Behind every report of sectarian violence that comes out of Iraq, there are painful
Murtada, five, is one of the countless ordinary people who have paid a terrible
price for the ongoing violence. He is from Baghdad and, in happier times, he lived
with his parents and an older brother and sister.
In August 2004, he was going with his father to the market when they were caught
in an explosion. They survived, but Murtada suffered severe burns all over his body.
He was only three-years-old at the time.
He was taken to hospital, but his injuries were serious. He had lost three-quarters
of his skin and suffered blood poisoning. The doctors kept him in hospital for a
month before allowing him to return home, but within a few days he relapsed and
was back in hospital.
Nine days later, a large explosion rocked the hospital and all the patients were
evacuated. Murtada had to return home to continue his treatment there.
He recovered eventually, but with large patches of deformed skin all over his body.
Two years passed, and Baghdad's violence raged on. In February 2007, armed men stormed
into Murtada’s house at midnight and kidnapped his father. The next morning, his
body was found in the street, riddled with bullets. There were signs of torture.
Even after his father's death, Murtada's family continued to be threatened with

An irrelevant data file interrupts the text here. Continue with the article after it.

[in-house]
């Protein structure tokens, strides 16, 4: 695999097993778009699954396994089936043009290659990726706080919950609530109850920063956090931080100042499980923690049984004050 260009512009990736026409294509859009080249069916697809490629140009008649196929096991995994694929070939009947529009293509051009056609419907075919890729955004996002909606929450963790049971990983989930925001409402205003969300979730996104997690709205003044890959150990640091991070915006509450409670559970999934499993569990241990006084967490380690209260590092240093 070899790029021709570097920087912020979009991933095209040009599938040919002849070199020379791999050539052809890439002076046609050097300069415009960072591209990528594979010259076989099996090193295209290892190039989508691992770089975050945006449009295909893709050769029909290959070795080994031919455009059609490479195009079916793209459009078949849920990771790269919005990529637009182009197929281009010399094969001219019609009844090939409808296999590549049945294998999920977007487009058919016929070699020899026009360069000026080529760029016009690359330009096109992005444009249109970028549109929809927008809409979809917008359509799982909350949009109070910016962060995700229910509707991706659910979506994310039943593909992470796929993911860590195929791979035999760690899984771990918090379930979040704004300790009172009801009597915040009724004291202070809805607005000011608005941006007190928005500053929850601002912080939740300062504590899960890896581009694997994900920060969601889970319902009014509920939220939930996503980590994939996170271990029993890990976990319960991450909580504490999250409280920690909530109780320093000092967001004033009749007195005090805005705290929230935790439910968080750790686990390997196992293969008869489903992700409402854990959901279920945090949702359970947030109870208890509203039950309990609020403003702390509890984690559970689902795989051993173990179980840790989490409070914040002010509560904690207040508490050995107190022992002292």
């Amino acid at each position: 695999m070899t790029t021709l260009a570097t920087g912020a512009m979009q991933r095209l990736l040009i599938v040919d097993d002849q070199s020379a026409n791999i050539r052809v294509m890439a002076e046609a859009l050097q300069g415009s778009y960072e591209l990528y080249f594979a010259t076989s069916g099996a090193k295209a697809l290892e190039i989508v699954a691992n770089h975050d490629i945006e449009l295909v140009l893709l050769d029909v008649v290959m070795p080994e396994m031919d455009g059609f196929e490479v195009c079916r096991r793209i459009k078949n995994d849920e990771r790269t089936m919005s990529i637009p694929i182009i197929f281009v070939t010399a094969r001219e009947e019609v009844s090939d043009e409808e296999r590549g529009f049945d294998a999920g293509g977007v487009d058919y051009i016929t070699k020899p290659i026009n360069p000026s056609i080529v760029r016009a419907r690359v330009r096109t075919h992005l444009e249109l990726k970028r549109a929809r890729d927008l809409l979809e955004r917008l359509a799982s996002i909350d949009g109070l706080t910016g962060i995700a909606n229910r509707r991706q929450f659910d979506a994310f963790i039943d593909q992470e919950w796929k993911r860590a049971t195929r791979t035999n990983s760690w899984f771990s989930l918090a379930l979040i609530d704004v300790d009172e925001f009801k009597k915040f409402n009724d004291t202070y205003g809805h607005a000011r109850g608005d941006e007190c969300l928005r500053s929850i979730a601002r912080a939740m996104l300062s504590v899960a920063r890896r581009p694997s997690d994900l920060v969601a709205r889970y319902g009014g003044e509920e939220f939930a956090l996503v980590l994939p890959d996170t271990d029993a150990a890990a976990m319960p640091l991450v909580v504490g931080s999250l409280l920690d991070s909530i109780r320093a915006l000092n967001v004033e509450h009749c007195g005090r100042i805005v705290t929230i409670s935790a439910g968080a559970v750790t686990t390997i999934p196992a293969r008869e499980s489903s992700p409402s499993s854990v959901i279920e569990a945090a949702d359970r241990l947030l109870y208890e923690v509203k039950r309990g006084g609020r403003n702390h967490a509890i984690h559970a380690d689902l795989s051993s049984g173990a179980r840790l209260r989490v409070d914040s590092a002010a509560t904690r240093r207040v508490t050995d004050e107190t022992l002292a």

violence and so they fled their home. The family moved to his grandmother's small
house in a safer part of town, leaving all their possessions behind.
Seeing his father die such a brutal death and then being forced out of his home
has affected his mental state. "Murtada has become very aggressive," says his mother.
Murtada's mother struggles to provide for the family. She suffers from heart disease
and needs medication. They now live in abject poverty. They have lost their breadwinner,
their house, and all their belongings.
Islamic Relief is working with Murtada and his family. "When I met him he seemed
playful," says Islamic Relief's orphan officer in Iraq, "but you could sense a deep
sadness beneath the surface."
The family has no livelihood and Murtada still needs more treatment for his wounds.
Islamic Relief has arranged sponsorship for Murtada. The sponsorship will supplement
the family's income and help with his treatment.
Find out more about Islamic Relief's
Orphan Sponsorship programme
Find out more about Islamic Relief in Iraq